Thursday, April 16, 2009


It’s amazing how a guy who did his job consistently and devoid of controversy can actually be reviled.

There are a lot of comments such as “thank (insert deity here)”, “about time already” and other less-sanitary thoughts around the internet and in person about the retirement of John Madden from the broadcast booth.

It’s not surprising that Madden decided to park his mammoth bus for good, but what set me back a bit was how quickly a good bit of NFL fans (likely those of Generation X and Y) were to cast him aside.

As budget as it seems to post a comment made on Scribe-favorite, TV by the Numbers, this is what I felt was what Madden was all about:

I always appreciated that besides showing favor towards a certain retired quarterback, he was fairly objective towards both teams on the field. You can tell with some analysts that there’s some favoritism or disdain, even if it’s not outright said. Among all the love and hate comments about Madden, I feel that everyone overlooks that. It’s going to be different and I hope that (Cris) Collinsworth can provide at least an ounce of that levity.
Madden loved the game and it showed in every broadcast. He may have not been as sharp in his last years, but considering the knowledge that all fans have gained over the years independent of broadcasts (enough scouting reports and YouTube clips could make all of us seem like experts), is it that much of a shock that he seemed to make these ‘obvious observations’?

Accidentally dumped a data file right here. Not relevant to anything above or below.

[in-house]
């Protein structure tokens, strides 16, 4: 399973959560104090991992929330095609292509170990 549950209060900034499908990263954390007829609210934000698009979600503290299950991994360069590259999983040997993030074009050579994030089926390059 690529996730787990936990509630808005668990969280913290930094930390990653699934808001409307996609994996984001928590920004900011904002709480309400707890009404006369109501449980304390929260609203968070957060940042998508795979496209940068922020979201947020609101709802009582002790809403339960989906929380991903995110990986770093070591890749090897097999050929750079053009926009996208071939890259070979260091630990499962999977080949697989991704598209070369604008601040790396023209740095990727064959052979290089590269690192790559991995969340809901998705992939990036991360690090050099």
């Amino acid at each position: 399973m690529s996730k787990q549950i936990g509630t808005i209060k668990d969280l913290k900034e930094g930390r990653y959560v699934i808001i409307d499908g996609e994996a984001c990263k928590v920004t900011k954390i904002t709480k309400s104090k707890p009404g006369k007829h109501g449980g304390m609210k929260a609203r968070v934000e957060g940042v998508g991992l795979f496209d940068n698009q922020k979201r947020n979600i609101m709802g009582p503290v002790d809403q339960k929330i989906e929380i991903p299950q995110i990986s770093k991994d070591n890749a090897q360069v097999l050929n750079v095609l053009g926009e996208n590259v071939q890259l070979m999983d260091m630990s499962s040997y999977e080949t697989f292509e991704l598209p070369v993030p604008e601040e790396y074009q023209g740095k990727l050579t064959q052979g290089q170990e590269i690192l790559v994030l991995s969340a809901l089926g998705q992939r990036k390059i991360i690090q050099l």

Those of us that are fans and/or involved in the media should appreciate what he’s done.
I say this because unlike many who say “I put the game on mute because of the announcers”, I can appreciate what the (wo)men in the booth are trying to do. There’s a balancing act between speaking to the obsessed fans and speaking to those we hope become fans. Most of us who consume sports were born as these leagues, teams and players were already established in the American psyche. The rules may have not been innate, but with millions upon millions sharing their stories and passions with family members and friends, the concepts of these games were naturally absorbed. However, for those of us who are still trying to gain familiarity with the action on the screen, the broadcasters are bestowed a responsibility to explain, if not teach, the purpose and details of the executed plays.

Madden’s signatures may have been scribbling on the telestrator and dropping a few ‘Booms’ during the game, but he did those things because simplicity was essential to explain a complicated game. Adding snarky and jaded commentary, in his eyes, would have deterred him from speaking about the game’s essentials.

That’s the fear I have with Collinsworth. While he has the technical strengths and the experience with multiple networks (FOX, NBC, HBO and Showtime), you can say he may have spent too much time with some of the most opinionated (read: sarcastic, negative and strong on the ego) personalities in the business. Maybe he picked up something from Bob Papa for his NFL Network about only pulling out the opinions when absolutely necessary, but what can transpire between him and Al Michaels will be interesting as the 2009 season progresses.

Now, enjoy this for old times' sake (thanks to the uploader for this bit of sheer excellence).

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